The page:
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Review: N is for Noose

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N is for Noose Book Review
3.5 out of 5 stars to N is for Noose, the 14th book in the “Kinsey Millhone” cozy mystery series, written in 1998 by Sue Grafton. When one of your own dies, it’s hard enough. But when his widow begs for you to help solve the case, as she doesn’t think her husband died of natural causes, you’re in a tough spot. Especially when you have a feeling something dangerous is going on, your first instincts are always right. But Kinsey takes the case and soon finds herself embroiled in a very scary investigation. A noose is not a good way to die, and as much as she doesn’t want to find out, she will come awfully close in this one. The series is still going strong. Kinsey learns a lot along this path, as well as how to hide from the rest of the town when you are trying to help them out… they don’t seem to like her, even though she was on the same side as the poor detective who just bit the dust. But she always makes it thru, as we wouldn’t have an “O” is for Outlaw if she didn’t, right? Another good one to read in the series.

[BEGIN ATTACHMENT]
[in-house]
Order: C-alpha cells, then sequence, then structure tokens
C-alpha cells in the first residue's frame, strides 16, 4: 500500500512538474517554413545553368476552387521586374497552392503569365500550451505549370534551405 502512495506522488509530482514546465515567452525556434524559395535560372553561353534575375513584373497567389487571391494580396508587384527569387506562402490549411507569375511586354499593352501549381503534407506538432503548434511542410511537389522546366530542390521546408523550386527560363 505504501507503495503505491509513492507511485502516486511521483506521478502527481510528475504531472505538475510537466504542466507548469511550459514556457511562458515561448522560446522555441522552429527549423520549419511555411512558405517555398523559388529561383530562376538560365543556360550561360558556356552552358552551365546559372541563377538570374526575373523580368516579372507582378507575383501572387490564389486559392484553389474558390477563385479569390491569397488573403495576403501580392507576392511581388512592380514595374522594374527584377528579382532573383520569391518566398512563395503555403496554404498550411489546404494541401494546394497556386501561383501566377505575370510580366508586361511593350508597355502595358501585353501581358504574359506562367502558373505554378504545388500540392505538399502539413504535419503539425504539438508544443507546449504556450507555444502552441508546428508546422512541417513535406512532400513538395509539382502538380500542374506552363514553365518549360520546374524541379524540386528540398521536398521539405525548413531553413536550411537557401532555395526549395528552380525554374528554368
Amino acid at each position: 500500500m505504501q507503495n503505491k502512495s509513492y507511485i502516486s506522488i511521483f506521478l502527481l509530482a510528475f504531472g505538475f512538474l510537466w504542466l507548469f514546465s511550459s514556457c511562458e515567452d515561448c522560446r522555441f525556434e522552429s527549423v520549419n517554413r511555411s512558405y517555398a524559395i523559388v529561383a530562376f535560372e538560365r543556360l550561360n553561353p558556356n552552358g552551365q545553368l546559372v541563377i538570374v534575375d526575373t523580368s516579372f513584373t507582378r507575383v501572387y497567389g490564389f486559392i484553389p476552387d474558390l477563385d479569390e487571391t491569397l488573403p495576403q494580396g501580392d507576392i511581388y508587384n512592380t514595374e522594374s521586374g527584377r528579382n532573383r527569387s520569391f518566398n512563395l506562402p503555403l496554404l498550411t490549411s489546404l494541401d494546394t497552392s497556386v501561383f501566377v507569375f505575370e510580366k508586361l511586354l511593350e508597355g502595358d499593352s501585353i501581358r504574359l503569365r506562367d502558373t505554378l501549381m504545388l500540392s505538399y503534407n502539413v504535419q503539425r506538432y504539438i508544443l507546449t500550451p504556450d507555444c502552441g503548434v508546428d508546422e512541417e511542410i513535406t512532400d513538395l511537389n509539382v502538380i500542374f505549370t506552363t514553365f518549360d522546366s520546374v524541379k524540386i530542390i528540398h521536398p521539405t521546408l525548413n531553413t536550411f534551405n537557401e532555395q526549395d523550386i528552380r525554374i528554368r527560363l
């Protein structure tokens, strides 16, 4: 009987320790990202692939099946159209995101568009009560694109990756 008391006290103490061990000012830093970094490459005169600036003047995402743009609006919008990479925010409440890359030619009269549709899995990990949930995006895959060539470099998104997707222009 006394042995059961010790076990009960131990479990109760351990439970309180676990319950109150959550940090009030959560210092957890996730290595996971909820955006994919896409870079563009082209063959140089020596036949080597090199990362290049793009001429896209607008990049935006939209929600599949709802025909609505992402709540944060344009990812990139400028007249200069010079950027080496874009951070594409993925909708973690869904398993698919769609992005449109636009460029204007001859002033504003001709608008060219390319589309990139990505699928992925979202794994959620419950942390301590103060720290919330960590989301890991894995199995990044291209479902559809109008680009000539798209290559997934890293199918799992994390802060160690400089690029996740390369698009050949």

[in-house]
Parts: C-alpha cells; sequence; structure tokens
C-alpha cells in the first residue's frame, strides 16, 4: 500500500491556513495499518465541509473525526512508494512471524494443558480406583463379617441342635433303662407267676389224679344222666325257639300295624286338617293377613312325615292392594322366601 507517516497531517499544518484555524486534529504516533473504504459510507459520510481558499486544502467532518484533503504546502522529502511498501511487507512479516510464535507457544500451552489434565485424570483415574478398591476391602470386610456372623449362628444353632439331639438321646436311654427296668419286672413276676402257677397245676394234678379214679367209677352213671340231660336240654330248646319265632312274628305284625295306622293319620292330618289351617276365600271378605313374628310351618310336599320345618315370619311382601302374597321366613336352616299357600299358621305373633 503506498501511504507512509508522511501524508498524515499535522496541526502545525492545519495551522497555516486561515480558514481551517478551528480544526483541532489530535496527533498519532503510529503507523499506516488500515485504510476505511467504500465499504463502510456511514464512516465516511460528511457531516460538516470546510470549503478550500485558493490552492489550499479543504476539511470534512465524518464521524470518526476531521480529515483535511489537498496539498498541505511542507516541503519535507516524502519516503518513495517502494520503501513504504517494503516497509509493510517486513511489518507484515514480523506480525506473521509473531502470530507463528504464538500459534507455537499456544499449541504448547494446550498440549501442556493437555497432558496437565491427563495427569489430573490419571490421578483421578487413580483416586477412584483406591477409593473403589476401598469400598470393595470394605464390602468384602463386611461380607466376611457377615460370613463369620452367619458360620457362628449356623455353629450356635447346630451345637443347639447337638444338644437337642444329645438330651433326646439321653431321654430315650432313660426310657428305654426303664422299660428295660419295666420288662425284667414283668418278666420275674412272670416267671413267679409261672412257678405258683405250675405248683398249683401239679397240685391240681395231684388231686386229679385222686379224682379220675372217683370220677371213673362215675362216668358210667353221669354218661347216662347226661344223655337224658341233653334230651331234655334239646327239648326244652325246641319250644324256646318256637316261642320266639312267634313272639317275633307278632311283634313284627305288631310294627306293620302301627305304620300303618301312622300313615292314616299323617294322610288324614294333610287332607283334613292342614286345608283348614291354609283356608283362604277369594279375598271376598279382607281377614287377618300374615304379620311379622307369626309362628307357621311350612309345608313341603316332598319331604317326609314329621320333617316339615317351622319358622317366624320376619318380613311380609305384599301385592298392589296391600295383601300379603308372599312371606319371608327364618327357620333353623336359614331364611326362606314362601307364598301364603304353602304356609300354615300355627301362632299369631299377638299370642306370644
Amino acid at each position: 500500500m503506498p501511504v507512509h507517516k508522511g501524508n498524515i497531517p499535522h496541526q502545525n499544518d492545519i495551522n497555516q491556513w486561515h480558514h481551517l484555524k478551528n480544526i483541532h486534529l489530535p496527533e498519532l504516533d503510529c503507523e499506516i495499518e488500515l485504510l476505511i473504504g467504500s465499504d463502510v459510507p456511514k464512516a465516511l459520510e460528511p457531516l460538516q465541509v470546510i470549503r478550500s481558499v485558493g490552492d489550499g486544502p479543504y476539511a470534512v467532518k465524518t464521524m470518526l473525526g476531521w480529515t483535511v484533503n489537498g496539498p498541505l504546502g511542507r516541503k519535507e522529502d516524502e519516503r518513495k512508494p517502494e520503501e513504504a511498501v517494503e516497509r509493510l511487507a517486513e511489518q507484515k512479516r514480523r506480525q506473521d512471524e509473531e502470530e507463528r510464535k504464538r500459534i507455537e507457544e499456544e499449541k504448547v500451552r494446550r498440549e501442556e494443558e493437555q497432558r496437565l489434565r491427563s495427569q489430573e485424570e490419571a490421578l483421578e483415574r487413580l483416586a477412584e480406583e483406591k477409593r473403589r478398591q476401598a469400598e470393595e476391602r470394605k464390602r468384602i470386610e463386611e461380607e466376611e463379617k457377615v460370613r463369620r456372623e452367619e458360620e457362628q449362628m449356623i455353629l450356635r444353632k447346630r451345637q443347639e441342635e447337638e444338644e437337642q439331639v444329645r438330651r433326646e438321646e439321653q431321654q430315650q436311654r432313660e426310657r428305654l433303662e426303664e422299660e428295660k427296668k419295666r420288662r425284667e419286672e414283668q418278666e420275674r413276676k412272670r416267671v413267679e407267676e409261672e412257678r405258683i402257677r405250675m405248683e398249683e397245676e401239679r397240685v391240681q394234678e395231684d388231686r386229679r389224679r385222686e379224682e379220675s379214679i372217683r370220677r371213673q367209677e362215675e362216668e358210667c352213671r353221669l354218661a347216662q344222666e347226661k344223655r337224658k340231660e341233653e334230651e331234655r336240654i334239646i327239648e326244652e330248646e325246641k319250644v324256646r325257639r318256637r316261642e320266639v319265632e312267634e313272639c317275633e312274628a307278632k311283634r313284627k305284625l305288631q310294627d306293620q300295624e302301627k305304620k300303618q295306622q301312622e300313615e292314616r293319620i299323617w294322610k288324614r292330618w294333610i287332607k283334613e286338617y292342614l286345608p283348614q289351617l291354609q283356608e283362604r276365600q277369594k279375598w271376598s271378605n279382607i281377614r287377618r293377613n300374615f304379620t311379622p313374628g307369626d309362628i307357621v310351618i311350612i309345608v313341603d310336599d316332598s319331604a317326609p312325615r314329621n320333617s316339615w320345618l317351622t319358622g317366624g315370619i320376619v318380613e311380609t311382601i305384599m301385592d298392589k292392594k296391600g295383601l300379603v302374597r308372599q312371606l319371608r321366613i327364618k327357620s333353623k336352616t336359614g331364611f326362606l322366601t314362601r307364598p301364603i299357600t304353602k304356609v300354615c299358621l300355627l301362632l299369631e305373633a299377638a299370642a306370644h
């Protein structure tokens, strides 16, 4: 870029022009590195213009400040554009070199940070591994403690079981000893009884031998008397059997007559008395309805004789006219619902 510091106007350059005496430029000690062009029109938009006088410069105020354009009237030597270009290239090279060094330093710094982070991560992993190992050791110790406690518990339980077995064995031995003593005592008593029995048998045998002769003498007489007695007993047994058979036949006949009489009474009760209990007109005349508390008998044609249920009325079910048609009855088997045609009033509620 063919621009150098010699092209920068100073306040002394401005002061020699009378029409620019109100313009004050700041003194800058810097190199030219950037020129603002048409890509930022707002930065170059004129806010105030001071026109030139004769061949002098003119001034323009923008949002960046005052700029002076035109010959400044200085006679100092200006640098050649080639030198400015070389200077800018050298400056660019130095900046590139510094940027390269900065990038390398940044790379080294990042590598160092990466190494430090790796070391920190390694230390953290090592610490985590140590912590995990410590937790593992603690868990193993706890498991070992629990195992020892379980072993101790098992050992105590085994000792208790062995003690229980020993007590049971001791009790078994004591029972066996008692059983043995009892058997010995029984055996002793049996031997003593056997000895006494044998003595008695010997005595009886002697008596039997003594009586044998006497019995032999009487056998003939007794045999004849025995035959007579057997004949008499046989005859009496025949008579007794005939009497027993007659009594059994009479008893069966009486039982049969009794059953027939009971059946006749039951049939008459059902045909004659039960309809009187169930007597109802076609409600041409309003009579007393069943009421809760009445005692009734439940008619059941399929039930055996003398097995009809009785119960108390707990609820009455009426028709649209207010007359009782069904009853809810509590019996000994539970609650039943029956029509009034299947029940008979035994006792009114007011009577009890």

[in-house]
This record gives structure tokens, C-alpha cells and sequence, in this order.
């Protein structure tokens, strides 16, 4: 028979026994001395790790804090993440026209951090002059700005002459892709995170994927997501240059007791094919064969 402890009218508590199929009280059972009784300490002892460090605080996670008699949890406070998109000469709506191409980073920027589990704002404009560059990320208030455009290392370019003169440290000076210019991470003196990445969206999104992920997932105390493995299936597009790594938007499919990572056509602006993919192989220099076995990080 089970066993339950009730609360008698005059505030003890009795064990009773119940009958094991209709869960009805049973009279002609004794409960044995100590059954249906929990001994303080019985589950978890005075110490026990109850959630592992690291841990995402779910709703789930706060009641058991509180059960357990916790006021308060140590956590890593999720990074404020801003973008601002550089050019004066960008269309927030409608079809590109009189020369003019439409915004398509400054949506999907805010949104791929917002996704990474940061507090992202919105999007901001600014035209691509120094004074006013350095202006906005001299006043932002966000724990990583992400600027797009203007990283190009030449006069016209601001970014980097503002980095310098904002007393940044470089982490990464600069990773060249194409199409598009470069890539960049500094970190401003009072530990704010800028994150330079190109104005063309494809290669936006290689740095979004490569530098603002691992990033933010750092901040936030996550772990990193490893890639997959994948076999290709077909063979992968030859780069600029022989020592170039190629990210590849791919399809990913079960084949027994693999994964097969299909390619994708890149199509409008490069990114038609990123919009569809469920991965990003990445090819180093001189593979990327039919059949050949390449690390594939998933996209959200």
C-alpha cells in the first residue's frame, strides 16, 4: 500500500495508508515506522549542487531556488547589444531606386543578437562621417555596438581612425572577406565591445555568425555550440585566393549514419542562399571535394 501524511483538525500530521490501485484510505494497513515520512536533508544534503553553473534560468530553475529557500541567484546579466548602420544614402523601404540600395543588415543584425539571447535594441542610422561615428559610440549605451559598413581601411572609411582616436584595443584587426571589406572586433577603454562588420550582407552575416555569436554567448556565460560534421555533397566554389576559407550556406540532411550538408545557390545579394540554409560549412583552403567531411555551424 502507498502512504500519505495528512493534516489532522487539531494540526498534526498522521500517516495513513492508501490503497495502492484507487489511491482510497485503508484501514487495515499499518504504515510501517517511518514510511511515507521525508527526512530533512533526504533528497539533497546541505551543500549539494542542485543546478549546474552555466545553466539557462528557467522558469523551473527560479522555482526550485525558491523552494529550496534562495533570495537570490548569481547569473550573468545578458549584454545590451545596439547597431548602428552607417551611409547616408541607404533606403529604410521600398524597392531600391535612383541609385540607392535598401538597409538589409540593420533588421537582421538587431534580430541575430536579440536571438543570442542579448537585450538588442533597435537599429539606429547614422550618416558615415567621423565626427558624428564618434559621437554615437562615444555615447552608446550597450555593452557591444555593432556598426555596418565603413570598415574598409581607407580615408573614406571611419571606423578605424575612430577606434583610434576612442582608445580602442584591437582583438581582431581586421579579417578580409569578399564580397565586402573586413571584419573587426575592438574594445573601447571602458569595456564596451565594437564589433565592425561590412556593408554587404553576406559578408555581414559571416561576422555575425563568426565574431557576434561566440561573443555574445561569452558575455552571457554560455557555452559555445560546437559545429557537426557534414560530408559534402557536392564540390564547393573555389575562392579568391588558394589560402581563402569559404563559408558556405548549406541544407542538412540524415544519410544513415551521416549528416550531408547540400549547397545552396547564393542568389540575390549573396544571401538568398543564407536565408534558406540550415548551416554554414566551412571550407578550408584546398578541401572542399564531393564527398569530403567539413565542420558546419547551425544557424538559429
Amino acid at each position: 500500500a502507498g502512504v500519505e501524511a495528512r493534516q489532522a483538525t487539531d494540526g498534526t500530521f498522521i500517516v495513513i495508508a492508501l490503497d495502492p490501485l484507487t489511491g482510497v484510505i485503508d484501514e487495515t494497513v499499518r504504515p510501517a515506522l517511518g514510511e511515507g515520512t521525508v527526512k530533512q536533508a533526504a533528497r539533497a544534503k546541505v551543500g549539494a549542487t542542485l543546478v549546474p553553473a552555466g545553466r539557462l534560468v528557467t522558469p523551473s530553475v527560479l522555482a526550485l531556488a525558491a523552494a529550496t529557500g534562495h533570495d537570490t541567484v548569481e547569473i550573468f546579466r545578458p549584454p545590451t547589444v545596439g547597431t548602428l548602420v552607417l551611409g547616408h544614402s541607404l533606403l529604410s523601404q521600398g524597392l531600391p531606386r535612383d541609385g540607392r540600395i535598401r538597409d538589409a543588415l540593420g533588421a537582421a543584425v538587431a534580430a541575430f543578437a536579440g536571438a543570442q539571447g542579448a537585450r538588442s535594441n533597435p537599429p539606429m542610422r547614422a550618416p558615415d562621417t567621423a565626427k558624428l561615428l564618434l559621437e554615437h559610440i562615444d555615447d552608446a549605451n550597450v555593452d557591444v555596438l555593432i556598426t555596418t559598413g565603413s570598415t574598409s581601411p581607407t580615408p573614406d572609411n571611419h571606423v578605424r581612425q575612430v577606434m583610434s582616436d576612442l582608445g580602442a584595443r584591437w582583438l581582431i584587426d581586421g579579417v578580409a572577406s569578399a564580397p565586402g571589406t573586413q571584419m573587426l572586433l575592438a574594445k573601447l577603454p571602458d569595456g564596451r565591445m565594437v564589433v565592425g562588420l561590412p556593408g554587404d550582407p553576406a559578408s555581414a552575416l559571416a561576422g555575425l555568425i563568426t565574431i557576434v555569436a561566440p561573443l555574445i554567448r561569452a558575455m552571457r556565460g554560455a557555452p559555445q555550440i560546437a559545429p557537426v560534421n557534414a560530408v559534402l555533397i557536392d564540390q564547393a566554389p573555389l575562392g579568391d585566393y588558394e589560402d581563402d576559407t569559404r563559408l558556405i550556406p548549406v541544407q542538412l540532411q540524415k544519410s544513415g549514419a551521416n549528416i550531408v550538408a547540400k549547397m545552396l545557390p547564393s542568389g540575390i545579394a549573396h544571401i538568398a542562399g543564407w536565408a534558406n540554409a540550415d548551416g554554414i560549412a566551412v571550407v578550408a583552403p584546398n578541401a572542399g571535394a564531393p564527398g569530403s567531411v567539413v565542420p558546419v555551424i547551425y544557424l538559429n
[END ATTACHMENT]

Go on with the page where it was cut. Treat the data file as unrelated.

About Me


For those new to me or my reviews… here’s the scoop: I read A LOT. I write A LOT. And now I blog A LOT. First the book review goes on Goodreads, and then I send it on over to my WordPress blog at https://thisismytruthnow.com, where you’ll also find TV & Film reviews, the revealing and introspective 365 Daily Challenge and lots of blogging about places I’ve visited all over the world. And you can find all my social media profiles to get the details on the who/what/when/where and my pictures. Leave a comment and let me know what you think. Vote in the poll and ratings. Thanks for stopping by.

View all my reviews

Review: Blacklist

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BlacklistBook Review
4 out of 5 stars to Blacklist, the 11th book in the “V.I. Warshawski” thriller and mystery series, written in 2004 by Sara Paretsky. What a fantastic book! It had everything from murder to corporate espionage to communism. Spanning a history of nearly 50 years, the story puts VI in the most scary of situations, and it allows Paretsky to truly tell a tale of remarkable prominence. There are so many connections and seedy things happening, you’re not sure how to begin figuring it out. Plus there are two cases she’s got going on at once. Will they intersect? Something tells me they will… they always do. But I’m not going to spoil it for you. They might not actually come together. The best part of this book is Paretsky’s unyielding way of telling the truth and the reality of what’s happening all around us. I’m about 6 books behind on this series, at least a decade or so, and I can’t wait to catch up this summer. She’s always a treat.



About Me